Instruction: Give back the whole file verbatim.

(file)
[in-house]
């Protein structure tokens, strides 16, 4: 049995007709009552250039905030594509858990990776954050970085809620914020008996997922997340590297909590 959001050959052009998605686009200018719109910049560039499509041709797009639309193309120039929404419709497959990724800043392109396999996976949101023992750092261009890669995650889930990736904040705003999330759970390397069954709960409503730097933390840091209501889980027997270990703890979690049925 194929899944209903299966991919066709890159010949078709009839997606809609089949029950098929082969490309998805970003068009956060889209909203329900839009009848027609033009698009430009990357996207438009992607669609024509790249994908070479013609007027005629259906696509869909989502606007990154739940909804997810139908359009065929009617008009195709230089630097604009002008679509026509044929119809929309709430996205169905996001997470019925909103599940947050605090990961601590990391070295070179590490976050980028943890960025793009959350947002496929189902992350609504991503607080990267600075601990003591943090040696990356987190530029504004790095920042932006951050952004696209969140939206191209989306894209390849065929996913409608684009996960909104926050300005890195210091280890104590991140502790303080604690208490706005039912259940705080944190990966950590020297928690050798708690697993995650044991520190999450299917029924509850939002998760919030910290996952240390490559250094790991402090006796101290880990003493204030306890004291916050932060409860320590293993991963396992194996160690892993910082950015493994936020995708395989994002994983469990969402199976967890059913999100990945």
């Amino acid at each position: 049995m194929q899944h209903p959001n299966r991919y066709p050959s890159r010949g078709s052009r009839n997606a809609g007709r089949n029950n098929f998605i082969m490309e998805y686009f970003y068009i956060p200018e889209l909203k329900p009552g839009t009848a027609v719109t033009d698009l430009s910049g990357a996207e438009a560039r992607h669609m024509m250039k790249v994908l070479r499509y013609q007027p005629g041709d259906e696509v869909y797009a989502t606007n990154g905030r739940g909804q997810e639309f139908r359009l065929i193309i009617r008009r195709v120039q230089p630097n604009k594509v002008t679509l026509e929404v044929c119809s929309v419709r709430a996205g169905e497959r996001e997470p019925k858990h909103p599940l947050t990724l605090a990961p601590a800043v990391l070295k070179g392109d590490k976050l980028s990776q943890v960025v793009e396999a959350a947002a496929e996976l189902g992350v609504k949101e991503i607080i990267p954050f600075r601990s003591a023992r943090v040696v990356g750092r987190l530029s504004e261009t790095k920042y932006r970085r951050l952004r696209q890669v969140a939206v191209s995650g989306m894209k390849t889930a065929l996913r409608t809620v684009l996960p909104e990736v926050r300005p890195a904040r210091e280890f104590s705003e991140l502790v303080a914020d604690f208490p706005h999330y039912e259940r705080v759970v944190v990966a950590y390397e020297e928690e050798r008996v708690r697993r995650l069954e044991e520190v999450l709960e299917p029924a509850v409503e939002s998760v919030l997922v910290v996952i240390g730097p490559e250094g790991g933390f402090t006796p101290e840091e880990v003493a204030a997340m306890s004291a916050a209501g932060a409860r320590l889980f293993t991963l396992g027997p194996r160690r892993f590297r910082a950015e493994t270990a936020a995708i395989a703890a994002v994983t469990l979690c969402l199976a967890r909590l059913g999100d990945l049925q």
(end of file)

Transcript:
[in-house]
């Protein structure tokens, strides 16, 4: 049995007709009552250039905030594509858990990776954050970085809620914020008996997922997340590297909590 959001050959052009998605686009200018719109910049560039499509041709797009639309193309120039929404419709497959990724800043392109396999996976949101023992750092261009890669995650889930990736904040705003999330759970390397069954709960409503730097933390840091209501889980027997270990703890979690049925 194929899944209903299966991919066709890159010949078709009839997606809609089949029950098929082969490309998805970003068009956060889209909203329900839009009848027609033009698009430009990357996207438009992607669609024509790249994908070479013609007027005629259906696509869909989502606007990154739940909804997810139908359009065929009617008009195709230089630097604009002008679509026509044929119809929309709430996205169905996001997470019925909103599940947050605090990961601590990391070295070179590490976050980028943890960025793009959350947002496929189902992350609504991503607080990267600075601990003591943090040696990356987190530029504004790095920042932006951050952004696209969140939206191209989306894209390849065929996913409608684009996960909104926050300005890195210091280890104590991140502790303080604690208490706005039912259940705080944190990966950590020297928690050798708690697993995650044991520190999450299917029924509850939002998760919030910290996952240390490559250094790991402090006796101290880990003493204030306890004291916050932060409860320590293993991963396992194996160690892993910082950015493994936020995708395989994002994983469990969402199976967890059913999100990945």
């Amino acid at each position: 049995m194929q899944h209903p959001n299966r991919y066709p050959s890159r010949g078709s052009r009839n997606a809609g007709r089949n029950n098929f998605i082969m490309e998805y686009f970003y068009i956060p200018e889209l909203k329900p009552g839009t009848a027609v719109t033009d698009l430009s910049g990357a996207e438009a560039r992607h669609m024509m250039k790249v994908l070479r499509y013609q007027p005629g041709d259906e696509v869909y797009a989502t606007n990154g905030r739940g909804q997810e639309f139908r359009l065929i193309i009617r008009r195709v120039q230089p630097n604009k594509v002008t679509l026509e929404v044929c119809s929309v419709r709430a996205g169905e497959r996001e997470p019925k858990h909103p599940l947050t990724l605090a990961p601590a800043v990391l070295k070179g392109d590490k976050l980028s990776q943890v960025v793009e396999a959350a947002a496929e996976l189902g992350v609504k949101e991503i607080i990267p954050f600075r601990s003591a023992r943090v040696v990356g750092r987190l530029s504004e261009t790095k920042y932006r970085r951050l952004r696209q890669v969140a939206v191209s995650g989306m894209k390849t889930a065929l996913r409608t809620v684009l996960p909104e990736v926050r300005p890195a904040r210091e280890f104590s705003e991140l502790v303080a914020d604690f208490p706005h999330y039912e259940r705080v759970v944190v990966a950590y390397e020297e928690e050798r008996v708690r697993r995650l069954e044991e520190v999450l709960e299917p029924a509850v409503e939002s998760v919030l997922v910290v996952i240390g730097p490559e250094g790991g933390f402090t006796p101290e840091e880990v003493a204030a997340m306890s004291a916050a209501g932060a409860r320590l889980f293993t991963l396992g027997p194996r160690r892993f590297r910082a950015e493994t270990a936020a995708i395989a703890a994002v994983t469990l979690c969402l199976a967890r909590l059913g999100d990945l049925q």